In trademark law, a source is the unique manufacturer or service provider from whom a trademark originates. When a consumer sees a trademark, he/she knows the product bearing that trademark is from the same source as all other products bearing the same mark.
It is not necessary that the hypothetical consumer knows the actual name of the manufacturer or service provider. All that is necessary is that the consumer knows the products bearing one mark are from one source, while the products bearing another mark are from a different source. For example, BETTY CROCKER receives trademark protection, even if nobody knew that the source of Betty Crocker products was actually General Mills, Inc., the company that owns the BETTY CROCKER trademark.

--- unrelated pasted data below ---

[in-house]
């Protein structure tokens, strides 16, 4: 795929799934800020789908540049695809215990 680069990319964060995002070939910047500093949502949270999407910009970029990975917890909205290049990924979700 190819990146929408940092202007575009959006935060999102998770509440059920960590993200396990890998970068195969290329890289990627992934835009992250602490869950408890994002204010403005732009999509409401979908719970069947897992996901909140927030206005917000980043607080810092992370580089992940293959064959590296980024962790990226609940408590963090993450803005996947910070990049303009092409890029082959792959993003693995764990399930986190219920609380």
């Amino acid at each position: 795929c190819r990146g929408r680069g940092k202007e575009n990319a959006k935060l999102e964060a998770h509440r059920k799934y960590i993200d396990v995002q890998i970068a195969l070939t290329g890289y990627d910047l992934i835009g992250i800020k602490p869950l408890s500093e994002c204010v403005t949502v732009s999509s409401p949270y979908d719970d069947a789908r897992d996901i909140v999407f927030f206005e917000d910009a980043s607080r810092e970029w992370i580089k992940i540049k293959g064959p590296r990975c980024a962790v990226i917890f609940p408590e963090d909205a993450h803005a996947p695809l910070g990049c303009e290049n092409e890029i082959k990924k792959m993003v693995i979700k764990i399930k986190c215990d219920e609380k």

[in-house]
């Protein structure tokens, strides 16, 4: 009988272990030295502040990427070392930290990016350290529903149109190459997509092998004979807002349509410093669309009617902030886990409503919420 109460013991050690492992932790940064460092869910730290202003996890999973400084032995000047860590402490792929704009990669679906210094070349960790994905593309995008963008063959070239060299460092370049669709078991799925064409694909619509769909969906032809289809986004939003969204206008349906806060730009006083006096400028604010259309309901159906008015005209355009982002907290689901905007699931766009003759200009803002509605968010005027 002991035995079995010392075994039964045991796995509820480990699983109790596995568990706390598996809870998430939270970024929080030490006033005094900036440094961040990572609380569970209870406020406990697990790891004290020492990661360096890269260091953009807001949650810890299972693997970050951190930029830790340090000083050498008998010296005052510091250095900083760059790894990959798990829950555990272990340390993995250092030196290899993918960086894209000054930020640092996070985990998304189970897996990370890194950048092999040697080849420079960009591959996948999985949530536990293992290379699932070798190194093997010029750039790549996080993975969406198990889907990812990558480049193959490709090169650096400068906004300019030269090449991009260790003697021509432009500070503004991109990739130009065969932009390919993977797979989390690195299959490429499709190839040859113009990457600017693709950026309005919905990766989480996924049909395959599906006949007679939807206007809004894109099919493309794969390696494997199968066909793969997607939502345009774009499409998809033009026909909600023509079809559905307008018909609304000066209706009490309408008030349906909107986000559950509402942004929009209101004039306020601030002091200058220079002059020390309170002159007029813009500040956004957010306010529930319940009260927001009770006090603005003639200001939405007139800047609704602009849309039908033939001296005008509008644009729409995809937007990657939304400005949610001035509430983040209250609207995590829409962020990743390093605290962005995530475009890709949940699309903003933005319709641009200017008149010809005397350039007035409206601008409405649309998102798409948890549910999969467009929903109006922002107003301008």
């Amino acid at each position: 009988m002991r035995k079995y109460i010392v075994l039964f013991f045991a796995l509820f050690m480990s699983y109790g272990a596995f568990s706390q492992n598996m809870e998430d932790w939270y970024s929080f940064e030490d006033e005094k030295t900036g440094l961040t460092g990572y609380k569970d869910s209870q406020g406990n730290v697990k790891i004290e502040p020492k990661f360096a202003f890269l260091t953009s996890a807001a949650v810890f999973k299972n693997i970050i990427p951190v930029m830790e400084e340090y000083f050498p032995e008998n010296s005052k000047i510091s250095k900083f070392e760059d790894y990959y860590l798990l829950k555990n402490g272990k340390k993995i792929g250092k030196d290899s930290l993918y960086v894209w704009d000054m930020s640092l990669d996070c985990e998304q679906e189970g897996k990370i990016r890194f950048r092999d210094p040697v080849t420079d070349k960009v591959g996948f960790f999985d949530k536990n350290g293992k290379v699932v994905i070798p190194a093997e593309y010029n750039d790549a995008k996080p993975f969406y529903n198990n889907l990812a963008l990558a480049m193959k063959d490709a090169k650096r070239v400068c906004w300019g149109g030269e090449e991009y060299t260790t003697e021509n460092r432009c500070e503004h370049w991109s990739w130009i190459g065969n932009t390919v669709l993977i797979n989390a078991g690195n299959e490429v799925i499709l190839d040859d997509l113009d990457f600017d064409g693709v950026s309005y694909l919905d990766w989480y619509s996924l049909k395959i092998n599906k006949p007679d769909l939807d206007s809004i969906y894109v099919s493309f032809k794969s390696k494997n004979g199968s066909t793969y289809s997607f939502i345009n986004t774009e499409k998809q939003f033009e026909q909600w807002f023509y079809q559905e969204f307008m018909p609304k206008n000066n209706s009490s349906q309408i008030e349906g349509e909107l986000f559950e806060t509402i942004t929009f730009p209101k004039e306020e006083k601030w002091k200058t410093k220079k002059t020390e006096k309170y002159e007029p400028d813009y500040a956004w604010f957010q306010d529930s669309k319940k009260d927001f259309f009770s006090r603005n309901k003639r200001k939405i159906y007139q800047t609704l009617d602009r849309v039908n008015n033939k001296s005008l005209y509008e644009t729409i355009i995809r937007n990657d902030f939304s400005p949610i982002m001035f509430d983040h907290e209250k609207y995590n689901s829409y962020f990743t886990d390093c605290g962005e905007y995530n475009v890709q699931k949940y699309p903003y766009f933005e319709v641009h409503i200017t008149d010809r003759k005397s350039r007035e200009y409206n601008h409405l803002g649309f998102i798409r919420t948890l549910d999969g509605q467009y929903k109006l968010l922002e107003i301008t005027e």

The entire purpose of trademark law hinges on the ability of a trademark to identify a unique source. If one mark is related enough to another mark, in terms of look, sound, meaning, and use, then they no longer function to identify a single source, and thus cease to function as a trademark For this reason, a trademark is also referred to as a source discriminator, since it serves to help consumers discriminate between brands when making purchasing decisions.